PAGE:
According to Judd Crane, the director of womensear at Selfridges, ‘The Balmain uniform plays with traditional ideas of sexy, but is undeniably of the moment.’ Crane acknowledges the rise of a ‘softer, less obvious sexy’, but sees the alternative universe of the Balmain client as similarly distinct from the miniskirt wearer of old.

‘For the women who are buying into Balmian,’ says Crane, ‘or the variants of sexy at labels such as Versace and Saint Laurent, sexy is about female appreciation. It’s not about the make gaze. It’s about power and empowerment. Blamain customers aren’t thinking about looking sexy, but about being brave and adventurous with fashion.’

Hang on a minute. This is getting confusing. So even the old sexy can be new, too? So flashing your flesh and flagging up your curves isn’t about seeking out the objectification of the male gaze, but making yourself the subject of whatever you please, even if it’s only your latest selfie?

I need help, so I call up Juliette Dexter, parther at PR company The Communicaitons Store, a woman who is definitely subject, not object, and who is a long-time advocate of the power of cling. ‘Iused to wear a suit and try to look a like a man,’ Dexter says. “but I don’t feel I need to do that any more. I want to wear clothes that accentuate my femininity. Wearing a fitted dress by Roalnd Mouret that enhances my curves makes me feel strong. Dressing this way is empowering.’ The e-word again.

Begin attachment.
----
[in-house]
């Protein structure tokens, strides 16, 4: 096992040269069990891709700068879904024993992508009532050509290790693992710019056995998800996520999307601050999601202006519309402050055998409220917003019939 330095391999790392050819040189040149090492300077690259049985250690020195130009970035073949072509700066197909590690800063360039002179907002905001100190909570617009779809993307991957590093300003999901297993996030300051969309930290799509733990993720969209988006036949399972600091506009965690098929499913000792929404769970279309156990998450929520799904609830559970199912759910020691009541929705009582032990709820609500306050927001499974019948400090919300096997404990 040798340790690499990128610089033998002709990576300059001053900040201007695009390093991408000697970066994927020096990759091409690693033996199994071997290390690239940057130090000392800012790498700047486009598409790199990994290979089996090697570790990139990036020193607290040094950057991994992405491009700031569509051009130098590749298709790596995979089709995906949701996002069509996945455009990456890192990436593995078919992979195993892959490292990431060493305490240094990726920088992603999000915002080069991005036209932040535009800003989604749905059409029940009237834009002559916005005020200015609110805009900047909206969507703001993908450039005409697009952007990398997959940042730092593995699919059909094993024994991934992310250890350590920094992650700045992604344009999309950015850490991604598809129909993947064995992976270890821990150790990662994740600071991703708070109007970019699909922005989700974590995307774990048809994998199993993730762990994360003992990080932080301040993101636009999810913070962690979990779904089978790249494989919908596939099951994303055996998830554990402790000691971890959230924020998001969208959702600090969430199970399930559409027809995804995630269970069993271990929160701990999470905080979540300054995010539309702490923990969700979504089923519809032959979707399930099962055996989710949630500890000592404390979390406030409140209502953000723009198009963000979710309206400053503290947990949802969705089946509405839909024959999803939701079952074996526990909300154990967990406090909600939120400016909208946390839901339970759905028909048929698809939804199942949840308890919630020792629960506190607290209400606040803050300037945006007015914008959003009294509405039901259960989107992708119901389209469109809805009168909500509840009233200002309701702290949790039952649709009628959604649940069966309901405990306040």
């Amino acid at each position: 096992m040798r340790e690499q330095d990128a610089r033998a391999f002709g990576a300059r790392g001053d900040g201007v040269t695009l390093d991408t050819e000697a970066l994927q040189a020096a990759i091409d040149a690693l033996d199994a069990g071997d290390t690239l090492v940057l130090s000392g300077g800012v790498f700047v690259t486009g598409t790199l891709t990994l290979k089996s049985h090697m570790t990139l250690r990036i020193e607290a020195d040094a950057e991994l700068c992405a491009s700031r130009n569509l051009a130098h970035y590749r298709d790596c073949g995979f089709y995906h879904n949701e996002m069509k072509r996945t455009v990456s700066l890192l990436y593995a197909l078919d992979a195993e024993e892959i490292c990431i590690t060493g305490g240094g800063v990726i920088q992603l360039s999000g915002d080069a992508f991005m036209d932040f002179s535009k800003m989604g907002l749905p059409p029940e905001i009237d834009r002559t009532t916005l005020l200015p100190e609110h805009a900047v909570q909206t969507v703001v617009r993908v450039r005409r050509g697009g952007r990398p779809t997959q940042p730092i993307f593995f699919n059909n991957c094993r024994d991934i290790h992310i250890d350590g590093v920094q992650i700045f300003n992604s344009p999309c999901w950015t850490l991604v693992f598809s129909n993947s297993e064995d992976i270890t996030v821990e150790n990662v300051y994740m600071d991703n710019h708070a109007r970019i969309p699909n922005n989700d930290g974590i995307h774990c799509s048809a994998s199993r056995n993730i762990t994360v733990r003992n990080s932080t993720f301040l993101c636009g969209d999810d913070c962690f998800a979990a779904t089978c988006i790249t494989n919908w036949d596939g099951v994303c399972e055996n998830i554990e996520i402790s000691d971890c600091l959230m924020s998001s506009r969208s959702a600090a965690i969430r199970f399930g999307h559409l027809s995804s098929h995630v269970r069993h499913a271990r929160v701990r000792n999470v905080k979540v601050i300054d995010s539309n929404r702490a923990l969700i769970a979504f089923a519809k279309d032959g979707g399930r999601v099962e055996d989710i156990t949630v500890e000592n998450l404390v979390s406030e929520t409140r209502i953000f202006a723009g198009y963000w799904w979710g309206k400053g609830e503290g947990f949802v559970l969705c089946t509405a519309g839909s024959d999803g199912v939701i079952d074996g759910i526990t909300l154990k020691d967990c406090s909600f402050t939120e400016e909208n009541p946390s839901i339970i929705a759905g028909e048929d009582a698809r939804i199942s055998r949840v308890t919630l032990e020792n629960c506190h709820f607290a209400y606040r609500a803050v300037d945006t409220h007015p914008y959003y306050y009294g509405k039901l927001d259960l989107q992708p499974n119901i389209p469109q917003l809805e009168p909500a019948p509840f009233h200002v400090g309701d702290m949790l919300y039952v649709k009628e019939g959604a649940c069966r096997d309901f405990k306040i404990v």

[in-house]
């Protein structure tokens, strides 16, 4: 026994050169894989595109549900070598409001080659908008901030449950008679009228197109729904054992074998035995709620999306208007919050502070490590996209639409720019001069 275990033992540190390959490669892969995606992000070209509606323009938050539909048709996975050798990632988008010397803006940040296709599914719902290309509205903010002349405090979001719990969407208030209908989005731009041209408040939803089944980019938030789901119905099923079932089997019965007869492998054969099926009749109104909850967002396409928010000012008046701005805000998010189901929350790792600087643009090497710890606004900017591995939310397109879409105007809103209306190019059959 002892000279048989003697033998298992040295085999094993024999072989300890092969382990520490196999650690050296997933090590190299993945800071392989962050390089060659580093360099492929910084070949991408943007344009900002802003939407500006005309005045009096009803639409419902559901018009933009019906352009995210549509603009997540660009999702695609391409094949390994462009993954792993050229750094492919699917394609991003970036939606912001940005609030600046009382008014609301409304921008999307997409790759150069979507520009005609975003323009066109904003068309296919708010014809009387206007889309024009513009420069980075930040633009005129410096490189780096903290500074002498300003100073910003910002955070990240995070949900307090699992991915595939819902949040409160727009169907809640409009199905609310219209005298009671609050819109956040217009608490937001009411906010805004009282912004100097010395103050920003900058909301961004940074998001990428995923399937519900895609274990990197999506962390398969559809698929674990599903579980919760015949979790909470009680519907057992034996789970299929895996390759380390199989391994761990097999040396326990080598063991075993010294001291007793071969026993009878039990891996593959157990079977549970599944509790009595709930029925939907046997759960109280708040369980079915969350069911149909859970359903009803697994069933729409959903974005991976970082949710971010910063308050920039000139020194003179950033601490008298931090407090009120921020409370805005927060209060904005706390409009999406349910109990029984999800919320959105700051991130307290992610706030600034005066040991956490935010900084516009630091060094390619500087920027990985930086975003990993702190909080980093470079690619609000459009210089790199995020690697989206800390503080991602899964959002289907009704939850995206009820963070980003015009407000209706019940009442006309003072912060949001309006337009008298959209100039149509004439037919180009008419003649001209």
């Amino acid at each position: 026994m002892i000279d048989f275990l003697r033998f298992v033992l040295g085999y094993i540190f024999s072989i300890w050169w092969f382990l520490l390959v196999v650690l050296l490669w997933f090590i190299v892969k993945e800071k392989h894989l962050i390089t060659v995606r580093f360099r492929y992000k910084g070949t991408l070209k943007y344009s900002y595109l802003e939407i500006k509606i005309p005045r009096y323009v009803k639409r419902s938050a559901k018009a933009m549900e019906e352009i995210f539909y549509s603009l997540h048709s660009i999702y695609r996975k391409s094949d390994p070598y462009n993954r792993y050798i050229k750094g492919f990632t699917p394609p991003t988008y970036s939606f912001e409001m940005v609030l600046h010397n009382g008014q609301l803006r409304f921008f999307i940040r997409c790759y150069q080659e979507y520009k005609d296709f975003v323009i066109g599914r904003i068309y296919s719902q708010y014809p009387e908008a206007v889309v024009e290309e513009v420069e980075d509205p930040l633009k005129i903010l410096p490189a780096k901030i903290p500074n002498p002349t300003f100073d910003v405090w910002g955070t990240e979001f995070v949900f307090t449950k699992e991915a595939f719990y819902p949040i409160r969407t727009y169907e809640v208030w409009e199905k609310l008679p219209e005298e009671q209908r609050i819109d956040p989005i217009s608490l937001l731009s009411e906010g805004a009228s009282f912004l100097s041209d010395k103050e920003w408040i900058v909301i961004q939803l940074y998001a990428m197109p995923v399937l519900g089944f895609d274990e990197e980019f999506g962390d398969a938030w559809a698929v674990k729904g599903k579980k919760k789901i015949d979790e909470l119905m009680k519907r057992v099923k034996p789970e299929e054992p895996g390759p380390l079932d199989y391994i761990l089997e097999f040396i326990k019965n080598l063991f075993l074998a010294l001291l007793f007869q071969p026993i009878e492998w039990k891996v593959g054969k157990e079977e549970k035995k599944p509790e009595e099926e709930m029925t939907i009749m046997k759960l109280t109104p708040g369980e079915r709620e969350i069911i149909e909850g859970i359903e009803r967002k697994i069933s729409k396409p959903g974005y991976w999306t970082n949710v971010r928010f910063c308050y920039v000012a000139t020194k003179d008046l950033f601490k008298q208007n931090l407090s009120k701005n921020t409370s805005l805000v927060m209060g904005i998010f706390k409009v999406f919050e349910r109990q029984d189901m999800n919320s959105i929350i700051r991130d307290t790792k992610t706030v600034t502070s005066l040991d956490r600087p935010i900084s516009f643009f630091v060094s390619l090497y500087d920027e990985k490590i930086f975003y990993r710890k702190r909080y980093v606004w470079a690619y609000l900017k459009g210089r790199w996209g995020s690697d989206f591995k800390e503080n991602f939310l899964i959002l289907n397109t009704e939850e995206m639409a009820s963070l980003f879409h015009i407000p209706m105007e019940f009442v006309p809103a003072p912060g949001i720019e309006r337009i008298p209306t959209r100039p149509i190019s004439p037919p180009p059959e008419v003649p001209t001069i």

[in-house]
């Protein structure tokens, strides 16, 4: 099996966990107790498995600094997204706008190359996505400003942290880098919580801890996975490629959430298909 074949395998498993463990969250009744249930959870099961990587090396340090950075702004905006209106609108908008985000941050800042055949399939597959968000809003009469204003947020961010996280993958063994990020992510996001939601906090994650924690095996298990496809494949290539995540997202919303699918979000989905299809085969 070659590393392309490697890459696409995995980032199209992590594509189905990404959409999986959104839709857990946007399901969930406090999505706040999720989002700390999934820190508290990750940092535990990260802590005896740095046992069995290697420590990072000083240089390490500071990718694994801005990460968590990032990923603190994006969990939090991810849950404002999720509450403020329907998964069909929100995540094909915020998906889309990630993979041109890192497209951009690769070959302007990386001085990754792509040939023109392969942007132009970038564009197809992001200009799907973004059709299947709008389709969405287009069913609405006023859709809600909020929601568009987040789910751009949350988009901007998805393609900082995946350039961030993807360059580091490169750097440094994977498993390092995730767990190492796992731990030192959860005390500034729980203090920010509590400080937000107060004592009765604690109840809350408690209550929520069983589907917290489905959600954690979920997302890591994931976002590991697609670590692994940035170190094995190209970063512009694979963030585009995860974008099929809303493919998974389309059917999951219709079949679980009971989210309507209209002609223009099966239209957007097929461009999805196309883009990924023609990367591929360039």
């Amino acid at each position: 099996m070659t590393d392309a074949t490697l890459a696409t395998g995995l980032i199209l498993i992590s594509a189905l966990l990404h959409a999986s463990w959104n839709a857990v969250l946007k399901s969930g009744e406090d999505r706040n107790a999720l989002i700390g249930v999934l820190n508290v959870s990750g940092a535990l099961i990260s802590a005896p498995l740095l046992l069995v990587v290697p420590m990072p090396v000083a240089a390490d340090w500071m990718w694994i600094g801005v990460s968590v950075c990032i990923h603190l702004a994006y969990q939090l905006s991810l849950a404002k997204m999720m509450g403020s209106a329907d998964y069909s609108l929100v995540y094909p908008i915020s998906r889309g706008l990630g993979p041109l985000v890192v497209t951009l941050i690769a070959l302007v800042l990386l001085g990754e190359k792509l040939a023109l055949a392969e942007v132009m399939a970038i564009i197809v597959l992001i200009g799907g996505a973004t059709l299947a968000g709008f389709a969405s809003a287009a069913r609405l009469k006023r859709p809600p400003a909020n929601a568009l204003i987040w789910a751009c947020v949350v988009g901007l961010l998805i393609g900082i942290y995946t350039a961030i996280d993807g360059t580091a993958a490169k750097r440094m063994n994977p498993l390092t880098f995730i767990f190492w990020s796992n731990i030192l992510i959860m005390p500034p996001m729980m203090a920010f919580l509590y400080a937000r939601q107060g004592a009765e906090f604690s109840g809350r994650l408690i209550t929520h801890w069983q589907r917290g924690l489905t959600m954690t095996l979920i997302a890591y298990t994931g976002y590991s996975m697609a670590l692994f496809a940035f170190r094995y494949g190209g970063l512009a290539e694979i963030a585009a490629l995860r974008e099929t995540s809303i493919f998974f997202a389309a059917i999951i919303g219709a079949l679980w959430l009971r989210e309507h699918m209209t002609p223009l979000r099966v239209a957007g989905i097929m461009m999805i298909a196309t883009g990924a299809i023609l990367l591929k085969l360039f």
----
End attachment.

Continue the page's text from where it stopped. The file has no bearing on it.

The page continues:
Old sexy verses of showing more skin new sexy covering up by Anna Murphy for the Sunday Times
And then there’s Sophia Neophitou-Apostulou, editor of 10 Magazine. She is one of British fashion’s most high-profile figures, and perhaps the only one on our front row to understand the might of a great pencil skirt and an epic décolletage. ‘What is sexy? Sexy is a weird invisible formula. It is more about what you exude than what you wear.’

Neophitou-Apostulou wears figure-hugging Azzedine Alaïa and Antonio Berarid – ‘because they accentuate the bits of my body I feel good about’. But she sees seductiveness in the softer, androgynous approach, too, and praises Céline for having ‘made an A-line floor-length gown sexy’. Sexy, she continues, ‘is about the self-confidence of a woman. It’s a cliché but it’s true. She might be wearing a sack or that Céline dress. All these looks can be sexy. On the other hand, someone can try to drss in a more traditionally sexy way and it can go horribly wrong if she doesn’t belong in those clothes. You have to own what you wear.’

Mmmm. so there’s the new sexy, and the new old sexy. Just the kind of opacity that - as long as the customer buys into one or other version for the new season - makes the fashion world happy. Still, it’s good news for us, too: we can choose. As Lowthorpe observes, “isn’t feeling sexy about feeling the best version of yourself?’ At last.”

As someone who doesn't wear bodycon dresses, short skirts, plunging necklines or super high heels I personally LOVE this 'new sexy'. Let's hope the makes it way to Chicago!